Linda Tucci Teodosio
There has been a good deal of attention given recently to incidents involving a local man who has visited Summit County courthouses, detention centers and schools with very young children in handcuffs while indicating that he was part of a Scared Straight program (“Officials: Armed man took kids to jail,” Beacon Journal, April 26). While his efforts might be well-intentioned, they are not well-informed. Scared Straight is not a method embraced by juvenile courts. It is not a philosophy of the Summit County Juvenile Court, and the reason is simple: It doesn’t work.
According to the Office of Juvenile Justice and Delinquency Prevention, Scared Straight fails to address the basic elements that cause a child to act out in the first place. The office even goes so far as to say that the effects of Scared Straight are actually more detrimental to a child than if nothing at all was done.
Shackling children has its own inherent risks, so much so that the practice has been all but banned in Ohio juvenile courtrooms by order of the Ohio Supreme Court. The Supreme Court adopted Rule 5.01 which restricts the shackling of youth in the custody of juvenile detention facilities while in a courtroom and allows it to occur only if a local jurisdiction feels there is significant safety risk or risk of flight.
The American Bar Association noted in an executive summary written in 2015 that shackling should be discontinued.
I am aware that many individuals believe that locking children up or threatening to do so is an effective means to gain compliance with the law and rules in a child’s home or school. If this were an effective measure, we would have eliminated all juvenile crime by now.
The fact that incarceration or the threat thereof does not work could not be more evident. While incarceration is certainly necessary in instances involving serious offenses to assure public safety, we have to be smarter in dealing with delinquent and unruly behavior when public safety is not at risk.
The juvenile court has made it a priority to practice within the guidelines offered by the Juvenile Detention Alternatives Initiative (JDAI) supported by the Annie E. Casey Foundation. The work in Ohio is under the guidance and leadership of the state Department of Youth Services. JDAI seeks to reduce out-of-home placements for both pre- and post-adjudicated youth.
Research has indicated that exposure to a detention center does not solve the problem. In fact, it magnifies the potential that the youth will re-offend.
By offering services to the youth and families to examine the cause of the youth’s behavior, we can do a better job preventing recidivism. Since JDAI was implemented at the court in 2010, admissions to secure detention facilities have been reduced by 39 percent. The fact that delinquency filings at the court are down 25 percent during the same time period demonstrates a decrease in delinquent activity in the county and that this change has been made without a negative effect on public safety.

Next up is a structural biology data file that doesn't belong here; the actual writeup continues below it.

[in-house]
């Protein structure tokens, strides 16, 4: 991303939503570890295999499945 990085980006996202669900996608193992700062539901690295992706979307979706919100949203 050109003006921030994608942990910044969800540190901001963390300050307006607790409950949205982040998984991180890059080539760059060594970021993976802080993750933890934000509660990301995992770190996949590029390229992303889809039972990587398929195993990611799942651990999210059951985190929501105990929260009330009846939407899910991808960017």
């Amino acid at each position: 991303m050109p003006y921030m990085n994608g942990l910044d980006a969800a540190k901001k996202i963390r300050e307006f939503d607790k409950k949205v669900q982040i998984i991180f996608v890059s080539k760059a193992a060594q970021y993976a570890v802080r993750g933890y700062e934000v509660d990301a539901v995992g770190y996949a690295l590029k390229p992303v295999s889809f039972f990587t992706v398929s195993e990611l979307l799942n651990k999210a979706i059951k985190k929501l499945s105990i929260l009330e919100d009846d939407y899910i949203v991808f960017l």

This is not to say that the court has turned a blind eye to the issues that face parents and guardians on a daily basis regarding the unruly behavior of a child. They need help, and the court realizes that they feel a sense of urgency. Help is available.
In 2006, the court established the Family Resource Center. An individual need not have a pending case to access a referral from the center for one of the many services available for children and families in our county. The case managers at the center are able to assist families in identifying the cause of the unruly behavior and identify a service that will meet their needs.
There is also a program initiated by a community-based group called the Peace, Justice & Equality Committee. The committee is devoted to promoting peaceful means to resolve disputes by moderating Peace Circles. The meetings encourage collaboration and communication between parties, listening to both sides of the issue and, in the end, hopefully foster understanding.
Peace Circles have been held in the community and in some Akron Public Schools, and the concept is gaining more traction because of its effectiveness. More can be learned about the committee and the Peace Circles by contacting program representatives at email@example.com.
Conflict resolution and behavior modification are a science. It is serious business, and, done properly, it can have a longstanding, positive effect. That is the goal of this court and its community partners for every child that comes in contact with the juvenile justice system. Scared Straight is not part of the equation as far as this court is concerned.
Teodosio is the Summit County Juvenile Court judge.